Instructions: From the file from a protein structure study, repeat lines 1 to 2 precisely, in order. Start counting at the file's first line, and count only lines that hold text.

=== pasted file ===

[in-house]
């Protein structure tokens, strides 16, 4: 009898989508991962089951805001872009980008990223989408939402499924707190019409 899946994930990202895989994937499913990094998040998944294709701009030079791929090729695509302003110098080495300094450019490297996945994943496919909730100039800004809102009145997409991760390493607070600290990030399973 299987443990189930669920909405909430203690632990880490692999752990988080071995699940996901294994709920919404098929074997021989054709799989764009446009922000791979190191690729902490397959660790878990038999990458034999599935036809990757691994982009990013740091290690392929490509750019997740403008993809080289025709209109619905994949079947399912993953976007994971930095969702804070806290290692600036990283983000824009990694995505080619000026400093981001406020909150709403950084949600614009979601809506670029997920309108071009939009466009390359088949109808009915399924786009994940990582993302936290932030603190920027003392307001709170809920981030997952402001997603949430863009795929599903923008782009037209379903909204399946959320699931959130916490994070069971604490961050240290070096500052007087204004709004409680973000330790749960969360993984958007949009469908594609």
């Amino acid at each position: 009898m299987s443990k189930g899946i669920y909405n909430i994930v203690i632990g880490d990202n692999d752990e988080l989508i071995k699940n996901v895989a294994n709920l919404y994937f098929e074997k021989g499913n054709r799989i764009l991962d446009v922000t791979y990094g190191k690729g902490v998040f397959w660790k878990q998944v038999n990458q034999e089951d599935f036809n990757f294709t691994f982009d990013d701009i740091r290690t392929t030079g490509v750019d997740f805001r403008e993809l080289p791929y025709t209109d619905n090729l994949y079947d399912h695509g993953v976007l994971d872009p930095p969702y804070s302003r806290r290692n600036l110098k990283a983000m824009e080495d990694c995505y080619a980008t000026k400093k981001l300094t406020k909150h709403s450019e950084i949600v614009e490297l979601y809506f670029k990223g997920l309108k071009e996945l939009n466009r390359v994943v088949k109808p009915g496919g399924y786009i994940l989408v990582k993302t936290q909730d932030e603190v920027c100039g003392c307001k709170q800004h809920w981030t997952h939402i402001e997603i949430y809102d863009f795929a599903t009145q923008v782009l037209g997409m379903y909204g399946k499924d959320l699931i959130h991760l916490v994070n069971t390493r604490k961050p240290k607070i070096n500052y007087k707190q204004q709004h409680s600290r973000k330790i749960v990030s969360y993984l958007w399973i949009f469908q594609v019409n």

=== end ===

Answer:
[in-house]
């Protein structure tokens, strides 16, 4: 009898989508991962089951805001872009980008990223989408939402499924707190019409 899946994930990202895989994937499913990094998040998944294709701009030079791929090729695509302003110098080495300094450019490297996945994943496919909730100039800004809102009145997409991760390493607070600290990030399973 299987443990189930669920909405909430203690632990880490692999752990988080071995699940996901294994709920919404098929074997021989054709799989764009446009922000791979190191690729902490397959660790878990038999990458034999599935036809990757691994982009990013740091290690392929490509750019997740403008993809080289025709209109619905994949079947399912993953976007994971930095969702804070806290290692600036990283983000824009990694995505080619000026400093981001406020909150709403950084949600614009979601809506670029997920309108071009939009466009390359088949109808009915399924786009994940990582993302936290932030603190920027003392307001709170809920981030997952402001997603949430863009795929599903923008782009037209379903909204399946959320699931959130916490994070069971604490961050240290070096500052007087204004709004409680973000330790749960969360993984958007949009469908594609």